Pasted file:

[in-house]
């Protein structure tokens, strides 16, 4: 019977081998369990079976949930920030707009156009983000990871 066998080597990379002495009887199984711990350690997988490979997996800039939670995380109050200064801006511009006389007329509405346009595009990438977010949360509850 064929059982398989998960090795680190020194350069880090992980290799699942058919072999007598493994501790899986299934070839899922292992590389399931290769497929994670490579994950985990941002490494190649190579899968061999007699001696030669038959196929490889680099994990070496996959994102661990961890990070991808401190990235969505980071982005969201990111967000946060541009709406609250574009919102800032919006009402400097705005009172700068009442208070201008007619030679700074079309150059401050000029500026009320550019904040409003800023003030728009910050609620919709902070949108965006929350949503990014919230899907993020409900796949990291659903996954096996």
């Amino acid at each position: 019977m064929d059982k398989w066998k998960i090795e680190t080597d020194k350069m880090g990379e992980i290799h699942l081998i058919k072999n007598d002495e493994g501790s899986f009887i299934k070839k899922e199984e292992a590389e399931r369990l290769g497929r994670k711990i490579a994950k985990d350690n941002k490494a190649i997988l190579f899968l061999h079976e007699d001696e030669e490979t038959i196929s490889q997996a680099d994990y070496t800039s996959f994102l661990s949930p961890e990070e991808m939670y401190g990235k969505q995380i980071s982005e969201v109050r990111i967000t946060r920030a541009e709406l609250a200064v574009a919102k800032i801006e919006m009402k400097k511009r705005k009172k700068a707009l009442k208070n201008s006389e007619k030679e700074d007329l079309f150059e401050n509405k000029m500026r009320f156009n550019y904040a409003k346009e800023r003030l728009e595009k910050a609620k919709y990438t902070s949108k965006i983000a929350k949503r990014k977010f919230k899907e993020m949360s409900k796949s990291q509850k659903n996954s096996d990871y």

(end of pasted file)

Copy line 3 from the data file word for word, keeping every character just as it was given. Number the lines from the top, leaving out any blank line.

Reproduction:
């Amino acid at each position: 019977m064929d059982k398989w066998k998960i090795e680190t080597d020194k350069m880090g990379e992980i290799h699942l081998i058919k072999n007598d002495e493994g501790s899986f009887i299934k070839k899922e199984e292992a590389e399931r369990l290769g497929r994670k711990i490579a994950k985990d350690n941002k490494a190649i997988l190579f899968l061999h079976e007699d001696e030669e490979t038959i196929s490889q997996a680099d994990y070496t800039s996959f994102l661990s949930p961890e990070e991808m939670y401190g990235k969505q995380i980071s982005e969201v109050r990111i967000t946060r920030a541009e709406l609250a200064v574009a919102k800032i801006e919006m009402k400097k511009r705005k009172k700068a707009l009442k208070n201008s006389e007619k030679e700074d007329l079309f150059e401050n509405k000029m500026r009320f156009n550019y904040a409003k346009e800023r003030l728009e595009k910050a609620k919709y990438t902070s949108k965006i983000a929350k949503r990014k977010f919230k899907e993020m949360s409900k796949s990291q509850k659903n996954s096996d990871y």